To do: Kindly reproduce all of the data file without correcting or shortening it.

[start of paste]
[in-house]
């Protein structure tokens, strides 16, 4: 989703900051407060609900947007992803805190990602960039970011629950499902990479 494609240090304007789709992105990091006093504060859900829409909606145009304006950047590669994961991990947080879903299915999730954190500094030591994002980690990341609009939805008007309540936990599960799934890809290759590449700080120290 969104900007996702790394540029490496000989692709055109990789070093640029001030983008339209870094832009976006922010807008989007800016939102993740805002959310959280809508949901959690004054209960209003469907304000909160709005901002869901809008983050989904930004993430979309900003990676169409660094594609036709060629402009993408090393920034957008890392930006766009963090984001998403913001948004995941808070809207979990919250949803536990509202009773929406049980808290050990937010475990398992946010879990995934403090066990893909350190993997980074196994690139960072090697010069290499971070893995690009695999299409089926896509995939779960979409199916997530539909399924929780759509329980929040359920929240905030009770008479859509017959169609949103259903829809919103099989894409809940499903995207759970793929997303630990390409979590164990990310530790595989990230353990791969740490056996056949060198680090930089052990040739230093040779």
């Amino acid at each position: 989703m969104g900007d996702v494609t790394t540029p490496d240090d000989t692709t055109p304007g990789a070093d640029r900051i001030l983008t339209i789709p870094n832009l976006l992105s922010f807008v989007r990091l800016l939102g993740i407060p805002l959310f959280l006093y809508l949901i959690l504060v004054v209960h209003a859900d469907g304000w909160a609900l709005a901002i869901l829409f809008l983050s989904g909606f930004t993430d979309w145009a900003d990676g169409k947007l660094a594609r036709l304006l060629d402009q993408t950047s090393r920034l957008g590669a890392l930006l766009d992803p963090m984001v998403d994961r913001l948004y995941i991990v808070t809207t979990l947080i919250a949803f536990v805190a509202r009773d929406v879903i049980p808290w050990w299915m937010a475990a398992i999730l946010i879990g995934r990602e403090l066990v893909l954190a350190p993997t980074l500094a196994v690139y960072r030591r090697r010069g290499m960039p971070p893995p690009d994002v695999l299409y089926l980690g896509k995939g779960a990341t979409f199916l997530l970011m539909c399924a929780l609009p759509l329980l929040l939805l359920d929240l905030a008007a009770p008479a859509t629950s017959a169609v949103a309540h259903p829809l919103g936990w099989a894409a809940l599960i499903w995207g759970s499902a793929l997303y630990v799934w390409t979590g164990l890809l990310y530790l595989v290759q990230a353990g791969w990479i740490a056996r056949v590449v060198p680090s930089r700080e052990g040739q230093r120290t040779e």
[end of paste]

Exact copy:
[in-house]
């Protein structure tokens, strides 16, 4: 989703900051407060609900947007992803805190990602960039970011629950499902990479 494609240090304007789709992105990091006093504060859900829409909606145009304006950047590669994961991990947080879903299915999730954190500094030591994002980690990341609009939805008007309540936990599960799934890809290759590449700080120290 969104900007996702790394540029490496000989692709055109990789070093640029001030983008339209870094832009976006922010807008989007800016939102993740805002959310959280809508949901959690004054209960209003469907304000909160709005901002869901809008983050989904930004993430979309900003990676169409660094594609036709060629402009993408090393920034957008890392930006766009963090984001998403913001948004995941808070809207979990919250949803536990509202009773929406049980808290050990937010475990398992946010879990995934403090066990893909350190993997980074196994690139960072090697010069290499971070893995690009695999299409089926896509995939779960979409199916997530539909399924929780759509329980929040359920929240905030009770008479859509017959169609949103259903829809919103099989894409809940499903995207759970793929997303630990390409979590164990990310530790595989990230353990791969740490056996056949060198680090930089052990040739230093040779």
């Amino acid at each position: 989703m969104g900007d996702v494609t790394t540029p490496d240090d000989t692709t055109p304007g990789a070093d640029r900051i001030l983008t339209i789709p870094n832009l976006l992105s922010f807008v989007r990091l800016l939102g993740i407060p805002l959310f959280l006093y809508l949901i959690l504060v004054v209960h209003a859900d469907g304000w909160a609900l709005a901002i869901l829409f809008l983050s989904g909606f930004t993430d979309w145009a900003d990676g169409k947007l660094a594609r036709l304006l060629d402009q993408t950047s090393r920034l957008g590669a890392l930006l766009d992803p963090m984001v998403d994961r913001l948004y995941i991990v808070t809207t979990l947080i919250a949803f536990v805190a509202r009773d929406v879903i049980p808290w050990w299915m937010a475990a398992i999730l946010i879990g995934r990602e403090l066990v893909l954190a350190p993997t980074l500094a196994v690139y960072r030591r090697r010069g290499m960039p971070p893995p690009d994002v695999l299409y089926l980690g896509k995939g779960a990341t979409f199916l997530l970011m539909c399924a929780l609009p759509l329980l929040l939805l359920d929240l905030a008007a009770p008479a859509t629950s017959a169609v949103a309540h259903p829809l919103g936990w099989a894409a809940l599960i499903w995207g759970s499902a793929l997303y630990v799934w390409t979590g164990l890809l990310y530790l595989v290759q990230a353990g791969w990479i740490a056996r056949v590449v060198p680090s930089r700080e052990g040739q230093r120290t040779e």